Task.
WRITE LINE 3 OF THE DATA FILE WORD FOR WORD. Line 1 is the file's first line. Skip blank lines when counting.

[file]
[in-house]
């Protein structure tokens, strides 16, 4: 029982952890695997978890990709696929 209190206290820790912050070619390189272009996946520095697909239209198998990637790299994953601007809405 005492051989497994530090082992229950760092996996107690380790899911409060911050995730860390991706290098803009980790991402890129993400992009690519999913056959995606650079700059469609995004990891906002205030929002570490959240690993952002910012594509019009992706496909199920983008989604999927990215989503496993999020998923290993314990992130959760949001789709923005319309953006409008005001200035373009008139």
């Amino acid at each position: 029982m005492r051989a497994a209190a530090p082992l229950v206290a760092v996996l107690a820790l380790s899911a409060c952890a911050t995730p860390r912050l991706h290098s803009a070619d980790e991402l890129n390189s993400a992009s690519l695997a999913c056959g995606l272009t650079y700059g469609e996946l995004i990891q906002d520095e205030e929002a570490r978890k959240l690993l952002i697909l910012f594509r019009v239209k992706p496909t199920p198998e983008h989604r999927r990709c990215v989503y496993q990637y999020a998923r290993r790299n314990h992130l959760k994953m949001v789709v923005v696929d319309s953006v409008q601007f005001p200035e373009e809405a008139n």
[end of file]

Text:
């Amino acid at each position: 029982m005492r051989a497994a209190a530090p082992l229950v206290a760092v996996l107690a820790l380790s899911a409060c952890a911050t995730p860390r912050l991706h290098s803009a070619d980790e991402l890129n390189s993400a992009s690519l695997a999913c056959g995606l272009t650079y700059g469609e996946l995004i990891q906002d520095e205030e929002a570490r978890k959240l690993l952002i697909l910012f594509r019009v239209k992706p496909t199920p198998e983008h989604r999927r990709c990215v989503y496993q990637y999020a998923r290993r790299n314990h992130l959760k994953m949001v789709v923005v696929d319309s953006v409008q601007f005001p200035e373009e809405a008139n």